Arizona's K-12 school funding crisis has gone from a top-tier political issue to an outright crisis in the past five months, as parents, teachers and school officials who long complained about lagging school funding were bolstered by reports showing the state is at the bottom of national rankings for school spending and teacher pay.
Tipping the issue into crisis mode was last month's failure of talks to settle a lawsuit filed by schools that said the Republican-controlled Legislature failed to provide yearly inflation boosts required under the state Constitution. The Supreme Court ruled in 2013 that the Legislature violated the law by not giving yearly increases during the Great Recession, and a trial court judge last year ordered immediate payments -- more than $330 million a year. The Legislature is appealing.
The result is a series of proposals to boost funding from Gov. Doug Ducey, Republican legislative leaders, Democratic legislative leaders and Superintendent of Public Instruction Diane Douglas.
The plans advanced by Ducey and GOP lawmakers have the best chance of being adopted in some form, but the other plans muddy the waters by offering simpler proposals that get money into the classroom sooner. The governor and Republican leaders have been separately meeting with lawmakers to pitch their plans and garner support.
A special legislative session is expected to be called to enact a plan as soon as a deal is struck.
Schools will receive $3.9 billion in the current budget year from the state general fund, including $3.4 billion in basic school aid. Adding other state funds, local property taxes and federal money brings the total to just over $10 billion, according to the Joint Legislative Budget Committee. That equals about $9,000 for each of the state's 1.1 million K-12 public school students, nearly $400 per pupil less than was allocated in 2007. Adjusted for inflation, per student funding has dropped 18 percent from fiscal year 2007 though the 2016 budget year.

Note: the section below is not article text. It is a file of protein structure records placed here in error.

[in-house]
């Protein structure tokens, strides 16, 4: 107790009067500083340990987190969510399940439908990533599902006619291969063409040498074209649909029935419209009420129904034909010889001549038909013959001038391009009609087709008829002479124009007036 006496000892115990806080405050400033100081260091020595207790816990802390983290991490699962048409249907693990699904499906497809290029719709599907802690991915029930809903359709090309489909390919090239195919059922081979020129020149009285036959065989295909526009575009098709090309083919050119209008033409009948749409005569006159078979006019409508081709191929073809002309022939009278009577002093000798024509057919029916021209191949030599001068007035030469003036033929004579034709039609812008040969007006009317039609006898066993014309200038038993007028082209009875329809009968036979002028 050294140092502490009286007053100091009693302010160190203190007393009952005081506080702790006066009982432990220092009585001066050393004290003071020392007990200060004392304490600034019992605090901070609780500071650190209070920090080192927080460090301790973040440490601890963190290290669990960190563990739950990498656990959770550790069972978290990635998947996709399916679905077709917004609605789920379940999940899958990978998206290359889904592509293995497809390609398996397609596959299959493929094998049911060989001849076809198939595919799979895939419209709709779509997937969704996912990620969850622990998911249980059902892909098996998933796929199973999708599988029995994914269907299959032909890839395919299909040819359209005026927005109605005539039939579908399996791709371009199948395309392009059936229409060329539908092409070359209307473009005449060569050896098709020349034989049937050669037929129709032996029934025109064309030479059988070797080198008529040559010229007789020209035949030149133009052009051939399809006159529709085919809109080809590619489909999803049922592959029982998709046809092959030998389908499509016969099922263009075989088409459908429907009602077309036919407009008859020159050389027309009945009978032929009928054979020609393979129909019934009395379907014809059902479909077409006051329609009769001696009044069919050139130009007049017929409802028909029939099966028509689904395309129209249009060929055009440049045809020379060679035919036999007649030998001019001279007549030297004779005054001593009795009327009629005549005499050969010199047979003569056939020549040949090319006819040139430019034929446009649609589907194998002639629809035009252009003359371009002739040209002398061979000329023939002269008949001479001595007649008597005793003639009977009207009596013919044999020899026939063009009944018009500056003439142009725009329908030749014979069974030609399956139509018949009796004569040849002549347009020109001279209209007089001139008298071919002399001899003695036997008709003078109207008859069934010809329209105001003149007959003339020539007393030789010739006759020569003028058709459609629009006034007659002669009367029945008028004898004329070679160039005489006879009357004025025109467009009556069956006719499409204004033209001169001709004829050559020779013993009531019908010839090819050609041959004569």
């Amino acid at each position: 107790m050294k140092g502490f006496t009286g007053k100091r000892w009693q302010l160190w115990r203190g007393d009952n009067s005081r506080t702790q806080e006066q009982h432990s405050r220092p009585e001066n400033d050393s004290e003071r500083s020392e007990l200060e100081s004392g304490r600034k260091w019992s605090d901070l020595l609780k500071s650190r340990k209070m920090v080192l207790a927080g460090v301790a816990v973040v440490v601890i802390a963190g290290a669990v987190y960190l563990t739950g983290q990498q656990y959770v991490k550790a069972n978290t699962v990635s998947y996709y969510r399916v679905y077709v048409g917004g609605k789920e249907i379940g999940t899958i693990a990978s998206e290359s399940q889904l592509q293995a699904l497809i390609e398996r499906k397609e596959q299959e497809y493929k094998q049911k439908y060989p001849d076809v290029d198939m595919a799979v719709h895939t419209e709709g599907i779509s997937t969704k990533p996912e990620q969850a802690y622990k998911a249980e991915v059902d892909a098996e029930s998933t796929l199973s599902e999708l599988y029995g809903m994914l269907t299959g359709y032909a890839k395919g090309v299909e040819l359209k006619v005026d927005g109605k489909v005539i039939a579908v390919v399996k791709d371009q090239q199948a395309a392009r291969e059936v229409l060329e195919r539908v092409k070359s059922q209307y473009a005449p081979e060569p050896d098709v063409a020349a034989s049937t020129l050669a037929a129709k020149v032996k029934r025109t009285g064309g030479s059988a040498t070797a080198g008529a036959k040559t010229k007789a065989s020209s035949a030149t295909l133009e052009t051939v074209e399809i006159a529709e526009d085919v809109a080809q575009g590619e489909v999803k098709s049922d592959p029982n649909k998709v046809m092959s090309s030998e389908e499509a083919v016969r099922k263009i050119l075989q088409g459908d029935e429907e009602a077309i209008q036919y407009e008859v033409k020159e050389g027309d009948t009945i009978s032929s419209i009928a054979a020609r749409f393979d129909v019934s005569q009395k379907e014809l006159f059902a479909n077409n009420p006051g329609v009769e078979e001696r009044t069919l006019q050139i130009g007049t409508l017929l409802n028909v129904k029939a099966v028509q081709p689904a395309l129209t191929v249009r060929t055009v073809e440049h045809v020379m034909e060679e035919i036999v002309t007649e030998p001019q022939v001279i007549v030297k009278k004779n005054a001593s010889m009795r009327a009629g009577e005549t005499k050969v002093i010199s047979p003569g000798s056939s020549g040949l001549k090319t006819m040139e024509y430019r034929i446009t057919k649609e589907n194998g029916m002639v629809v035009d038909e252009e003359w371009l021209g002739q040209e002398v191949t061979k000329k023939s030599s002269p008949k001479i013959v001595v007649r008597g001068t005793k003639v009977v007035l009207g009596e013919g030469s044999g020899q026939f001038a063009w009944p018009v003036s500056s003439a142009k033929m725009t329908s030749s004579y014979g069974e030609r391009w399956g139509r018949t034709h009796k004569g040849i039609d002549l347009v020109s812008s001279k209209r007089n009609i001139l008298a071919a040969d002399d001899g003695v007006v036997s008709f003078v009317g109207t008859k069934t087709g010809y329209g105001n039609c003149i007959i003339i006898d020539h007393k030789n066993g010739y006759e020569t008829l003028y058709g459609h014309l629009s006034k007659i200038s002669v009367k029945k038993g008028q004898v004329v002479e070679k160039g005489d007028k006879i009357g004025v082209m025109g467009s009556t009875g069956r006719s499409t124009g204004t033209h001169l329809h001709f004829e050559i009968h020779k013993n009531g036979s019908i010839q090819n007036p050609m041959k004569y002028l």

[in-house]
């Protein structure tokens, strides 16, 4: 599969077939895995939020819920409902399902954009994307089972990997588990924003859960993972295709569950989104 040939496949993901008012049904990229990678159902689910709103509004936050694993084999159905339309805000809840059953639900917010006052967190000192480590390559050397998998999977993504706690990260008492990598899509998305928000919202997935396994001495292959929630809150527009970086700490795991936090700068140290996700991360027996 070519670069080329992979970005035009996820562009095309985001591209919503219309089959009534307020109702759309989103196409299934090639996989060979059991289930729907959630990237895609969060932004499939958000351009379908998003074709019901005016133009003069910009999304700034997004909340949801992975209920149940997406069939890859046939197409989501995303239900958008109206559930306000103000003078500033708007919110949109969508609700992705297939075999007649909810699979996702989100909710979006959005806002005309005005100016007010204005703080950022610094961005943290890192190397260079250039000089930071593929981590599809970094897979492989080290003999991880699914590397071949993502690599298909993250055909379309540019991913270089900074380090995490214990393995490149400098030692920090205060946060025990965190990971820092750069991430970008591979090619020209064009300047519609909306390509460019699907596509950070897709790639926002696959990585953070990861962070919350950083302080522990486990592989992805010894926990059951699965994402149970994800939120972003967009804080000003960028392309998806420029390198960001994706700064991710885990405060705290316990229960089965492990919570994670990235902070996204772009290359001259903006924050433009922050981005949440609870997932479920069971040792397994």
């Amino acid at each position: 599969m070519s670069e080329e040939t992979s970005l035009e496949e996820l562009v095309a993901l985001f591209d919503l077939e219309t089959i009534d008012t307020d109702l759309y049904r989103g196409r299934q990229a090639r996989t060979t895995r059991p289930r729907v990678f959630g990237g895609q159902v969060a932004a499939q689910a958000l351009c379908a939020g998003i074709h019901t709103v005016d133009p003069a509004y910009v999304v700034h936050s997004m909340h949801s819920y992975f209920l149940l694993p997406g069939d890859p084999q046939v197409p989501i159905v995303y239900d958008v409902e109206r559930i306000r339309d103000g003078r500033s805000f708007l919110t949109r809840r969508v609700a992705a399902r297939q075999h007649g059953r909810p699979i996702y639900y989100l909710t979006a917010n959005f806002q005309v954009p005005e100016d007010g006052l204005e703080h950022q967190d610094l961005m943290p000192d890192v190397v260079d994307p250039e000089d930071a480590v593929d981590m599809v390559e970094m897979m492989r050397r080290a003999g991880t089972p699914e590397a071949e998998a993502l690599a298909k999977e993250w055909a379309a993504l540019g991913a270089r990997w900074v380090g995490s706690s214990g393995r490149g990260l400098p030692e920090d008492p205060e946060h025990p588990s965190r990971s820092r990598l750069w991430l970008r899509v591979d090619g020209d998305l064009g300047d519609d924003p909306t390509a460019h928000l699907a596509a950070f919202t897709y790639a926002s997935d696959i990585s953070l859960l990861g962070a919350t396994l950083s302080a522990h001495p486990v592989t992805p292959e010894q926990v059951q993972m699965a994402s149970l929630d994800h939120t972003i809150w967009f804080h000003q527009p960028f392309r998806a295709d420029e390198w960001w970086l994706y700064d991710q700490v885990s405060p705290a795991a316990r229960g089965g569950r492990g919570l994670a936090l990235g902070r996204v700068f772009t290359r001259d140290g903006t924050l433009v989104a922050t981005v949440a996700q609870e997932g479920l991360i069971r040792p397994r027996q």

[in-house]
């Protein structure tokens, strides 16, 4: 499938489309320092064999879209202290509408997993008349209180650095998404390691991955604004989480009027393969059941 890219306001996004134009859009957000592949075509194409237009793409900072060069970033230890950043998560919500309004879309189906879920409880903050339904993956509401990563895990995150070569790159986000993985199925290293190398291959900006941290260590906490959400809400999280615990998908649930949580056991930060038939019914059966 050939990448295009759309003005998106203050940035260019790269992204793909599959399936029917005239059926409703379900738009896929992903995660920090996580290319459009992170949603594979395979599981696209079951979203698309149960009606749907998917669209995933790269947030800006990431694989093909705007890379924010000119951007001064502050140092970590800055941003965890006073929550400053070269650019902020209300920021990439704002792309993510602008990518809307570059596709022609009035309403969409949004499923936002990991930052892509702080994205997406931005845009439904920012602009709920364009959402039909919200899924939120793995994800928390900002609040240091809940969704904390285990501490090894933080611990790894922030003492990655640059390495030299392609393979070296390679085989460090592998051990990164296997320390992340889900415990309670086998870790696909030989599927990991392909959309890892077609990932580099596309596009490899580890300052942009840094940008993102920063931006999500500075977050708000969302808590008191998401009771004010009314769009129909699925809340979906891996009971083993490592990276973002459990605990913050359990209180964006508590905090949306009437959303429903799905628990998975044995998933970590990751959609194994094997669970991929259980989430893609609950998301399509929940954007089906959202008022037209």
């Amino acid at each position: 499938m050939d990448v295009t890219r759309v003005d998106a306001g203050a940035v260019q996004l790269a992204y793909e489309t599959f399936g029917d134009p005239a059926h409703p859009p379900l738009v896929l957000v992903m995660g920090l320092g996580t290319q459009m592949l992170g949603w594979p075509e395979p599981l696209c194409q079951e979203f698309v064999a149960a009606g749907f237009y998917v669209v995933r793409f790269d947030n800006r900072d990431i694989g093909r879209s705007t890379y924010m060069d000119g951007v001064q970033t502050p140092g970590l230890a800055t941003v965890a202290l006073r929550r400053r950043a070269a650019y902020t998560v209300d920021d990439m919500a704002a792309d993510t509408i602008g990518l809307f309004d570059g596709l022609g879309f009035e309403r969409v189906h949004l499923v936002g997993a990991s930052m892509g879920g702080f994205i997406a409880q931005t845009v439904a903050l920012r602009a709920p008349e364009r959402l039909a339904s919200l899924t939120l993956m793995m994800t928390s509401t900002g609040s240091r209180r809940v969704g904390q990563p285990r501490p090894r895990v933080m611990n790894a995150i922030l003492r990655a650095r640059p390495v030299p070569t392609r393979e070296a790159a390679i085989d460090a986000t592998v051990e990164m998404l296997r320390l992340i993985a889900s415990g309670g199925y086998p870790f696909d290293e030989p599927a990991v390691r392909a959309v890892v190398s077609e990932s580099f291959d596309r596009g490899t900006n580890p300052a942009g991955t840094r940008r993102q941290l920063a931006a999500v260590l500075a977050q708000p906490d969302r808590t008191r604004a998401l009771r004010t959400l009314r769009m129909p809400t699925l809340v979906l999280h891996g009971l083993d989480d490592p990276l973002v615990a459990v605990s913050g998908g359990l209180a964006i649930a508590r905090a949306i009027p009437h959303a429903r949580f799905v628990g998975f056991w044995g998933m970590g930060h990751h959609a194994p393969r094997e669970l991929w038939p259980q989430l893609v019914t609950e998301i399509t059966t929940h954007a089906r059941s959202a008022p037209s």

A look at the proposals now in play:
Governor Doug Ducey's land trust plan
The Republican governor has proposed tapping the principal in the state's permanent land trust endowment. Right now, the $5.1 billion trust fund provides about $70 million a year in K-12 school funding. His plan:
- Adds more than $2.2 billion into schools over the next 10 years.
- Boosts payouts from 2.5 percent of annual trust valuation per year to 10 percent of the trust's total value for five years, dropping to 5 percent for the next five years.
- Puts between $320 million and $375 million a year in new funding into schools for five years.
- Requires Legislative and voter approval of a constitutional amendment, and possible changes to federal law.
Republican legislative leadership plan
House Speaker David Gowan and Senate President Andy Biggs are proposing four key ways to increase spending. Their plan:
- Increases school funding by $5 billion over 10 years.
- Boosts payout from the land trust by $170 million to $200 million a year, substantially less than governor's plan.
- Continues $74 million in inflation funding provided this year and boosts it annually for inflation.
- Adds $100 million in additional general funding, also inflation-adjusted.
- Uses some tobacco tax money from the state early childhood education fund, First Things First.
- Requires voter approval for the trust land and First Things First changes.
Democratic legislative leadership plan:
Democrats propose boosting school funding using part of the state's current $325 million surplus and capping a tax credit. Their plan:
- Increases funding by $3.8 billion over 10 years.
- Continues $74 million in extra inflation funding in current budget.
- Adds $262 million in the current year and larger amounts in coming years using general fund surplus.
- Freezes corporate private school donations to $50 million year, stopping an annual 20 percent increase.
- Allows additional money from a trust land proposal after new funding is in place.
Superintendent Diane Douglas' plan
Douglas' plan uses excess cash and land trust money. Her plan:
- Boosts school funding by $4 billion over 10 years.
- Uses $400 million from general fund surplus and rainy day fund this year and next.
- Uses a combination of general fund money and trust land cash in subsequent years, if approved by voters.